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Mike Bloomberg greets supporters during a stop at one of his campaign offices in Manassas, Virginia. Photo: Joe Raedle/Getty Images

Mike Bloomberg wants everyone to know he has no intention of getting elbowed out of the presidential race, even as fellow moderates are dropping out and endorsing Joe Biden.

The big picture: I spent yesterday with Bloomberg as he geared up for Super Tuesday — the first time his name is on the ballot.

  • Campaign officials and Bloomberg himself indicated he's not about to get behind the former vice president — not before his unorthodox and very, very expensive bid gets its first real test drive.

He’s already poured more than $500 million into his campaign, and despite Biden’s triumphant sweep in South Carolina and big-name endorsement Monday, Bloomberg continues to say he is the best candidate to unite the country and beat President Trump.

Between the lines: He's spending Super Tuesday in Florida, which doesn't vote 'til March 17.

  • I'll be with Bloomberg again today as he travels through Miami, Orlando and West Palm Beach Florida, where he'll watch tonight's returns.
  • Later this week, he's supposed to hit the swing states of Michigan (which votes March 10), Pennsylvania (which votes April 28), and back to Florida (a sign of how vital he sees that state).

What he's saying: In a speech at the American Israel Public Affairs Committee conference in Washington yesterday, Bloomberg railed against Sen. Bernie Sanders for his stance on Israel and for calling AIPAC's platform racist, telling a cheering crowd that Sanders is "dead wrong."

  • At a small event in Manassas, Virginia, the former New York mayor told the crowd that he has "won three elections so far, and I don’t plan to start losing now.”
  • He added that he talked with Pete Buttigieg and Amy Klobuchar shortly after they dropped out of the race and thought “they behaved themselves well," and that he "felt sorry for them. But I’m in it to win it.”
  • During his last Monday stop, a Fox News town hall in Virginia before flying to Miami, Florida, he predicted "the most likely scenario for the Democratic party is that nobody has the majority," and it ends in a contested convention. "It doesn't even have to be one of the two leading candidates," Bloomberg said.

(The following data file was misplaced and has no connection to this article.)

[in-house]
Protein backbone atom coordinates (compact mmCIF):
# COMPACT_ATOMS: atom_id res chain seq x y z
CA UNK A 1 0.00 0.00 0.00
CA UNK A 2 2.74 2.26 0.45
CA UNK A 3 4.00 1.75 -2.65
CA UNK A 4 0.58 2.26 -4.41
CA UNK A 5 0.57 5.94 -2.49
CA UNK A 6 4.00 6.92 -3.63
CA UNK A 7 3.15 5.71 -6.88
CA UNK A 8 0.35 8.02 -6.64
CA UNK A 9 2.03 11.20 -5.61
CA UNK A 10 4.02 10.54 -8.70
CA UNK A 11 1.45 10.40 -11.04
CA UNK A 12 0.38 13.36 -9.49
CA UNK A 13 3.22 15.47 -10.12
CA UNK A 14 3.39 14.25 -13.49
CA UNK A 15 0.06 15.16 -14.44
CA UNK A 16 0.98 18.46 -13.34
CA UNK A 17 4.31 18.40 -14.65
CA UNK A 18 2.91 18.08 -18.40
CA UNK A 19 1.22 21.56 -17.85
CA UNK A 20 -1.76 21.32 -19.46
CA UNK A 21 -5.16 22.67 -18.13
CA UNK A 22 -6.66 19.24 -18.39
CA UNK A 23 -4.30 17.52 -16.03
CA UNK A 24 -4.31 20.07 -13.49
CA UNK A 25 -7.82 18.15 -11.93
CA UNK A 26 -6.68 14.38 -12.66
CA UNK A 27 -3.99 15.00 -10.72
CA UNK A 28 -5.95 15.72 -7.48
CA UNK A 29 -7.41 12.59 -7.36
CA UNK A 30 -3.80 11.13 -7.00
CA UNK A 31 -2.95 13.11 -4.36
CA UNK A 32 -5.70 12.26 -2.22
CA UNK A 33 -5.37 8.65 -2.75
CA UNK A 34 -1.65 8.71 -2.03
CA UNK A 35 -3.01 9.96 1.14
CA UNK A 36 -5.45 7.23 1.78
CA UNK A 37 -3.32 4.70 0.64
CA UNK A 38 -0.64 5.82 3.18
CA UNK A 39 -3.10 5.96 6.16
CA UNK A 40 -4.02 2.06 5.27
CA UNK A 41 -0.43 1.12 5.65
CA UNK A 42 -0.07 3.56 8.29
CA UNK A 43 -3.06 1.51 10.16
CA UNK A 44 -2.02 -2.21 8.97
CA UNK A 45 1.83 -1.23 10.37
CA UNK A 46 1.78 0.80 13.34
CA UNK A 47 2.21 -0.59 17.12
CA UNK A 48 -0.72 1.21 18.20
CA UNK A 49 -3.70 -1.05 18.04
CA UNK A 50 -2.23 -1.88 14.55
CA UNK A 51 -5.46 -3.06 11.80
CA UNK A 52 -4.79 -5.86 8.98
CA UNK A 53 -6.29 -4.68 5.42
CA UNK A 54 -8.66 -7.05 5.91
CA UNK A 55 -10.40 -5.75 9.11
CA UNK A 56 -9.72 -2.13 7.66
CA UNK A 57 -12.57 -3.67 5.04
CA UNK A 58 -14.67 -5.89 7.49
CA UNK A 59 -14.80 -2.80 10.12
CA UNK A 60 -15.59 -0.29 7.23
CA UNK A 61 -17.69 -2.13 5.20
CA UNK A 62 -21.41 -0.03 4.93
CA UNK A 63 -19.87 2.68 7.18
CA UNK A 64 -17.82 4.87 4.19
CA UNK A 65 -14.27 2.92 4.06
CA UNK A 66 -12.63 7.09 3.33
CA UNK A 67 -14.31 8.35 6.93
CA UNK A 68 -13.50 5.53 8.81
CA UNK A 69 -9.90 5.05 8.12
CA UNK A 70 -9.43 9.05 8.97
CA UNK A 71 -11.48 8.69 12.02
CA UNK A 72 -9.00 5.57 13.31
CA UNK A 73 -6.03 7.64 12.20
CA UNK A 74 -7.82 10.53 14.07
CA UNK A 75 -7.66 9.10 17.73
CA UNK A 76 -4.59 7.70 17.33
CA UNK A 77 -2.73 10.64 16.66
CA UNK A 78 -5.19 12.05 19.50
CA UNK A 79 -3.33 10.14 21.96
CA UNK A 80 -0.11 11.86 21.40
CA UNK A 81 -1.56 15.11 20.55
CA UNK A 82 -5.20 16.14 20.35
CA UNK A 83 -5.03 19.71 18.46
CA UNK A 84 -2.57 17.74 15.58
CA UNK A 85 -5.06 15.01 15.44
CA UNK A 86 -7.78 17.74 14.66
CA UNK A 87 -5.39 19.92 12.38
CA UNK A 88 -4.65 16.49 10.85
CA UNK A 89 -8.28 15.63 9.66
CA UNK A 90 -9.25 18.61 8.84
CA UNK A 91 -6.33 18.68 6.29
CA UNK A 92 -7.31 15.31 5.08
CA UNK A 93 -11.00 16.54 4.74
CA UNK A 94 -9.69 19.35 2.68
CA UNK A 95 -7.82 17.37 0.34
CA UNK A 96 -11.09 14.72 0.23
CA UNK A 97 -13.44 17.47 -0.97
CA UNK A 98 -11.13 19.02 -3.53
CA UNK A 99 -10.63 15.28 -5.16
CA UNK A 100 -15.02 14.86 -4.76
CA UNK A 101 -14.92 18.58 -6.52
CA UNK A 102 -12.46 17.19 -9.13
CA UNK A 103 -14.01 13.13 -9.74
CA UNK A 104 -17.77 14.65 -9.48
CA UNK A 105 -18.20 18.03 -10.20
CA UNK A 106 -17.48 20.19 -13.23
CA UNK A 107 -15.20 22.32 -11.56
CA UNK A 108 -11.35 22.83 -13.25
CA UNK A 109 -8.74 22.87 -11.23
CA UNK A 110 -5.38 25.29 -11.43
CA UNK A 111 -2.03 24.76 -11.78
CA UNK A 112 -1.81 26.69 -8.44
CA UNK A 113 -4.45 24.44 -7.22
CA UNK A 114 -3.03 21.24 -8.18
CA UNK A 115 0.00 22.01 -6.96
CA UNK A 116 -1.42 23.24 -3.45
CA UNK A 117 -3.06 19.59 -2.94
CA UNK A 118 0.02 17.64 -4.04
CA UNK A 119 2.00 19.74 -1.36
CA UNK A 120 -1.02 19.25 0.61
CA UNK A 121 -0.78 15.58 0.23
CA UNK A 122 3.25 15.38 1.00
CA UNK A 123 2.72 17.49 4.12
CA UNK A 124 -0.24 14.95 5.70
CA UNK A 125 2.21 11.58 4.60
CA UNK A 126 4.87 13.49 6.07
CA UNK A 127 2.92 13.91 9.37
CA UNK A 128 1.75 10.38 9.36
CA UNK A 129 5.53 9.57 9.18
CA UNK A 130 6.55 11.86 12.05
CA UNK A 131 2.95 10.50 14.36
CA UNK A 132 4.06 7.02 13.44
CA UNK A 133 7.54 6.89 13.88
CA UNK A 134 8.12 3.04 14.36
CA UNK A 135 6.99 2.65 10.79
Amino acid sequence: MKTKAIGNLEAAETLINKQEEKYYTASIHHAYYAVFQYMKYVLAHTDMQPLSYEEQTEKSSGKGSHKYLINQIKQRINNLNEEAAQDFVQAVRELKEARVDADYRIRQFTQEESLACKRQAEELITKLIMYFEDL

• Pressed on whether he'd potentially be stealing votes from the candidate with the most delegates, he said: "The rules say you can swap votes or make deals. Then you can swap votes and make deals! And if you don't like the rules, don't play."

The response: Voters in Virginia offered mixed responses when asked if they think Bloomberg should suspend his campaign if he performs poorly in Super Tuesday contests.

  • "Honestly, I do, if Biden has anywhere near as strong a showing as he did in South Carolina," said Jon Wist, 64, who dropped by a Bloomberg event donning a "Pete 2020" shirt. "That would be the right thing. Pete did the right thing."
  • But Jeniffer Green, 53, told me she won't support Joe Biden regardless of what Bloomberg does. "I really hope he stays in. I mean, obviously he can afford to," Green said. "If he gets out, then whatever Joe says is going to be the law, and he won't be challenged on anything. And then it's gonna be Bernie or Joe — it's going to be far left or middle."

Go deeper

2 hours ago - Health

Food banks feel the strain without holiday volunteers

People wait in line at Food Bank Community Kitchen on Nov. 25 in New York City. Photo: Michael Loccisano/Getty Images for Food Bank For New York City

America's food banks are sounding the alarm during this unprecedented holiday season.

The big picture: Soup kitchens and charities, usually brimming with holiday volunteers, are getting far less help.

4 hours ago - Health

AstraZeneca CEO: "We need to do an additional study" on COVID vaccine

Photo: Pavlo Gonchar/SOPA Images/LightRocket via Getty Images

AstraZeneca CEO Pascal Soriot said on Thursday the company is likely to start a new global trial to measure how effective its coronavirus vaccine is, Bloomberg reports.

Why it matters: Following Phase 3 trials, Oxford and AstraZeneca said their vaccine was 90% effective in people who got a half dose followed by a full dose, and 62% effective in people who got two full doses.

Updated 7 hours ago - Politics & Policy

Coronavirus dashboard

Illustration: Sarah Grillo/Axios

  1. Health: Coronavirus cases rose 10% in the week before Thanksgiving.
  2. Politics: Supreme Court backs religious groups on New York coronavirus restrictions.
  3. World: Expert says COVID vaccine likely won't be available in Africa until Q2 of 2021 — Europeans extend lockdowns.
  4. Economy: The winners and losers of the COVID holiday season.
  5. Education: National standardized tests delayed until 2022.